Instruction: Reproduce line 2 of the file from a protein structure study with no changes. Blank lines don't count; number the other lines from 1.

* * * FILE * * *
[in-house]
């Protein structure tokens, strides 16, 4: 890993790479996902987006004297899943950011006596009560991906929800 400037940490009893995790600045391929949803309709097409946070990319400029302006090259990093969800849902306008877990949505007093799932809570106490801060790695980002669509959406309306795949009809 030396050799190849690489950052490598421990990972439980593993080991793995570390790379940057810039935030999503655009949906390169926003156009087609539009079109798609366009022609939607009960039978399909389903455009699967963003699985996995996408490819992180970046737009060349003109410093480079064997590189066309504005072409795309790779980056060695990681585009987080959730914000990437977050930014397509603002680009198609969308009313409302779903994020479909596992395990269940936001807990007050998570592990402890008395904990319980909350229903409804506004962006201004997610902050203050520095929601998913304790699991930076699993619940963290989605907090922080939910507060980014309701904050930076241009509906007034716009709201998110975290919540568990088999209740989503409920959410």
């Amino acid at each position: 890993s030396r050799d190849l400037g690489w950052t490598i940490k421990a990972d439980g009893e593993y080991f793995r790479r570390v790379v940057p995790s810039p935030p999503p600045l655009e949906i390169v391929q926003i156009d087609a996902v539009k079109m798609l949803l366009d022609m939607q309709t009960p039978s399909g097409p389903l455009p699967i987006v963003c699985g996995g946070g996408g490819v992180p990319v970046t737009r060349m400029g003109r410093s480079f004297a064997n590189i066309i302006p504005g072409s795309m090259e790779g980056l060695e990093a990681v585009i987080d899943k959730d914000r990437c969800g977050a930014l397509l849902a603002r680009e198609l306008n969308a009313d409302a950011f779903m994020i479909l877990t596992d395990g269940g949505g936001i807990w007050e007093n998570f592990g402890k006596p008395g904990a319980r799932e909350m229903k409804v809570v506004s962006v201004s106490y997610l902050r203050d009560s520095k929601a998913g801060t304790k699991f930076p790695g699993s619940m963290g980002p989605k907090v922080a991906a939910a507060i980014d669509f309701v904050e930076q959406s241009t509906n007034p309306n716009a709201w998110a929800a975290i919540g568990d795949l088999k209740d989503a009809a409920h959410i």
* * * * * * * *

């Protein structure tokens, strides 16, 4: 890993790479996902987006004297899943950011006596009560991906929800 400037940490009893995790600045391929949803309709097409946070990319400029302006090259990093969800849902306008877990949505007093799932809570106490801060790695980002669509959406309306795949009809 030396050799190849690489950052490598421990990972439980593993080991793995570390790379940057810039935030999503655009949906390169926003156009087609539009079109798609366009022609939607009960039978399909389903455009699967963003699985996995996408490819992180970046737009060349003109410093480079064997590189066309504005072409795309790779980056060695990681585009987080959730914000990437977050930014397509603002680009198609969308009313409302779903994020479909596992395990269940936001807990007050998570592990402890008395904990319980909350229903409804506004962006201004997610902050203050520095929601998913304790699991930076699993619940963290989605907090922080939910507060980014309701904050930076241009509906007034716009709201998110975290919540568990088999209740989503409920959410």